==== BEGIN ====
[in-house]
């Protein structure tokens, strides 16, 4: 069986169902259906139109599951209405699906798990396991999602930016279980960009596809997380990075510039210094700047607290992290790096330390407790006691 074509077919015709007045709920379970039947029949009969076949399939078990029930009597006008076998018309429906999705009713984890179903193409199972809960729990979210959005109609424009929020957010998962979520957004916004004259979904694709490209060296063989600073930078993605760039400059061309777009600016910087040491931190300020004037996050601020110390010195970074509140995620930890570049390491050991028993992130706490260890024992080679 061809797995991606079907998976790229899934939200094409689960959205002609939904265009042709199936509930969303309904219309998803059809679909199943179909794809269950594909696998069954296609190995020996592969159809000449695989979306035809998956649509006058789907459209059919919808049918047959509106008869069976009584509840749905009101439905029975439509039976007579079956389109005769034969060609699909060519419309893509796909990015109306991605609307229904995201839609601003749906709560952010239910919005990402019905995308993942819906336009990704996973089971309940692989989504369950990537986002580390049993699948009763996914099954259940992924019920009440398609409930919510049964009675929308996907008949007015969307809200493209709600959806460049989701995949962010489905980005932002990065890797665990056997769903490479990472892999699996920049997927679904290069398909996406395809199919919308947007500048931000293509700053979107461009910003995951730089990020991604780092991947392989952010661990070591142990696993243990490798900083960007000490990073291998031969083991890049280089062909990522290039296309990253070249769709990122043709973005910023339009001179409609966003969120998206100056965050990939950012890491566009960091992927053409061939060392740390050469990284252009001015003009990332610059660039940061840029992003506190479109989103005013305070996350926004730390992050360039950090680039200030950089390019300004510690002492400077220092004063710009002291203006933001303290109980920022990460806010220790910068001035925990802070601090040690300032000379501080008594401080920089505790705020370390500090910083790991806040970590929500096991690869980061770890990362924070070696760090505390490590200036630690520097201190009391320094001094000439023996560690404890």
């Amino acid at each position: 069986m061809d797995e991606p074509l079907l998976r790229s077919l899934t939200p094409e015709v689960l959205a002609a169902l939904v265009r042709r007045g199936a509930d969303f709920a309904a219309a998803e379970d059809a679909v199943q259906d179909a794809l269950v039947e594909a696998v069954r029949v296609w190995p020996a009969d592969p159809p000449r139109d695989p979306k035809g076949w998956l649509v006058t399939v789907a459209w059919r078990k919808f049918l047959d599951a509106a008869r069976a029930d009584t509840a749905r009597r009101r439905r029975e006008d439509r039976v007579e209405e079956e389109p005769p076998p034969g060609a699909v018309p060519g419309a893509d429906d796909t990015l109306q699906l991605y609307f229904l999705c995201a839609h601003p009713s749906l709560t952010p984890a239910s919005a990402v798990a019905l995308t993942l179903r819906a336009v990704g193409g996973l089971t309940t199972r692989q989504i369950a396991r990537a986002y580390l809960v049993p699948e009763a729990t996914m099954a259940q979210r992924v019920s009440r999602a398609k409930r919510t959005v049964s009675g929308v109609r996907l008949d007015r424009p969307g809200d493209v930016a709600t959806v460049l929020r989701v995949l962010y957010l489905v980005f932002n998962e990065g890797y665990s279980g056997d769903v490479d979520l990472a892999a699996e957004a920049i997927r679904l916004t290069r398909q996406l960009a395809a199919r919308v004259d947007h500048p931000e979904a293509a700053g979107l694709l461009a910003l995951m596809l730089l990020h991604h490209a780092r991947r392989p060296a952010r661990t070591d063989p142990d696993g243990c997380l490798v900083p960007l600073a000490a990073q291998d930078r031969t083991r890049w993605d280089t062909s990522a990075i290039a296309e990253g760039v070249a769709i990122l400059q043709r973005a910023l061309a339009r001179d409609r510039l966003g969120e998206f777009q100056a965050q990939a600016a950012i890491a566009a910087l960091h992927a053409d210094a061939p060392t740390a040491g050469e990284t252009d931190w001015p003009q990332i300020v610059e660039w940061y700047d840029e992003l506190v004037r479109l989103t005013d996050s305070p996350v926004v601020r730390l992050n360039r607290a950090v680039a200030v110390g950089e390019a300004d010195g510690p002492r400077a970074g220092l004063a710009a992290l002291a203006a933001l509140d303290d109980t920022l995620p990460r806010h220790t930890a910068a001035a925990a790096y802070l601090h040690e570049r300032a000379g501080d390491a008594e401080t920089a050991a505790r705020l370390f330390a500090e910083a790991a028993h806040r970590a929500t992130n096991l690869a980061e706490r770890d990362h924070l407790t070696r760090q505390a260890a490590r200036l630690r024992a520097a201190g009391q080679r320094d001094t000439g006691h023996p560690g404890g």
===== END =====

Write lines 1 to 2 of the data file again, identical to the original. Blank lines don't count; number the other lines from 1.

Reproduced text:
[in-house]
């Protein structure tokens, strides 16, 4: 069986169902259906139109599951209405699906798990396991999602930016279980960009596809997380990075510039210094700047607290992290790096330390407790006691 074509077919015709007045709920379970039947029949009969076949399939078990029930009597006008076998018309429906999705009713984890179903193409199972809960729990979210959005109609424009929020957010998962979520957004916004004259979904694709490209060296063989600073930078993605760039400059061309777009600016910087040491931190300020004037996050601020110390010195970074509140995620930890570049390491050991028993992130706490260890024992080679 061809797995991606079907998976790229899934939200094409689960959205002609939904265009042709199936509930969303309904219309998803059809679909199943179909794809269950594909696998069954296609190995020996592969159809000449695989979306035809998956649509006058789907459209059919919808049918047959509106008869069976009584509840749905009101439905029975439509039976007579079956389109005769034969060609699909060519419309893509796909990015109306991605609307229904995201839609601003749906709560952010239910919005990402019905995308993942819906336009990704996973089971309940692989989504369950990537986002580390049993699948009763996914099954259940992924019920009440398609409930919510049964009675929308996907008949007015969307809200493209709600959806460049989701995949962010489905980005932002990065890797665990056997769903490479990472892999699996920049997927679904290069398909996406395809199919919308947007500048931000293509700053979107461009910003995951730089990020991604780092991947392989952010661990070591142990696993243990490798900083960007000490990073291998031969083991890049280089062909990522290039296309990253070249769709990122043709973005910023339009001179409609966003969120998206100056965050990939950012890491566009960091992927053409061939060392740390050469990284252009001015003009990332610059660039940061840029992003506190479109989103005013305070996350926004730390992050360039950090680039200030950089390019300004510690002492400077220092004063710009002291203006933001303290109980920022990460806010220790910068001035925990802070601090040690300032000379501080008594401080920089505790705020370390500090910083790991806040970590929500096991690869980061770890990362924070070696760090505390490590200036630690520097201190009391320094001094000439023996560690404890």